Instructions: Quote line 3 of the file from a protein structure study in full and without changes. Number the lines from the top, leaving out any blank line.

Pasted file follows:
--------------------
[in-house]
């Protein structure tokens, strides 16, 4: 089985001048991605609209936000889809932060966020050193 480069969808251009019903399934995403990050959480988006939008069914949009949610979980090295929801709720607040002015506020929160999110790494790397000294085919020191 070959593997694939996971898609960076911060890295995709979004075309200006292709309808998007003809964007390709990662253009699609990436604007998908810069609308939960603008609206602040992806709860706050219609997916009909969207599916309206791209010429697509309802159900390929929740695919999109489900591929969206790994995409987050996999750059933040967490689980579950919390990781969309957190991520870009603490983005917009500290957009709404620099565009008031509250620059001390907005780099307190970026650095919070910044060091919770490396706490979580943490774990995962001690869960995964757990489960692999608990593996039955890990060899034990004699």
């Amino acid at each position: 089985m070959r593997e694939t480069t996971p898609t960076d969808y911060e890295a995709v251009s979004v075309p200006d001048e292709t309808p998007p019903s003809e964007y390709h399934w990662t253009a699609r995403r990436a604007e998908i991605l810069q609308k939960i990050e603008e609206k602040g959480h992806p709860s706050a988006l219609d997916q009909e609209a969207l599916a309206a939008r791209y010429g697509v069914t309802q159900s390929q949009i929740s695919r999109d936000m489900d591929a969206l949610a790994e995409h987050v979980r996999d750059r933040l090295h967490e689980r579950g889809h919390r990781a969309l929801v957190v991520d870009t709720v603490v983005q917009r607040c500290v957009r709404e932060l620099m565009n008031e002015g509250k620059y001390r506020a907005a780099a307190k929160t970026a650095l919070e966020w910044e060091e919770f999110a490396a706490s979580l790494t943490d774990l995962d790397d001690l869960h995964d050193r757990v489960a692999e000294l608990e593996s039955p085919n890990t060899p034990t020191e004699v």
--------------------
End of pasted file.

């Amino acid at each position: 089985m070959r593997e694939t480069t996971p898609t960076d969808y911060e890295a995709v251009s979004v075309p200006d001048e292709t309808p998007p019903s003809e964007y390709h399934w990662t253009a699609r995403r990436a604007e998908i991605l810069q609308k939960i990050e603008e609206k602040g959480h992806p709860s706050a988006l219609d997916q009909e609209a969207l599916a309206a939008r791209y010429g697509v069914t309802q159900s390929q949009i929740s695919r999109d936000m489900d591929a969206l949610a790994e995409h987050v979980r996999d750059r933040l090295h967490e689980r579950g889809h919390r990781a969309l929801v957190v991520d870009t709720v603490v983005q917009r607040c500290v957009r709404e932060l620099m565009n008031e002015g509250k620059y001390r506020a907005a780099a307190k929160t970026a650095l919070e966020w910044e060091e919770f999110a490396a706490s979580l790494t943490d774990l995962d790397d001690l869960h995964d050193r757990v489960a692999e000294l608990e593996s039955p085919n890990t060899p034990t020191e004699v």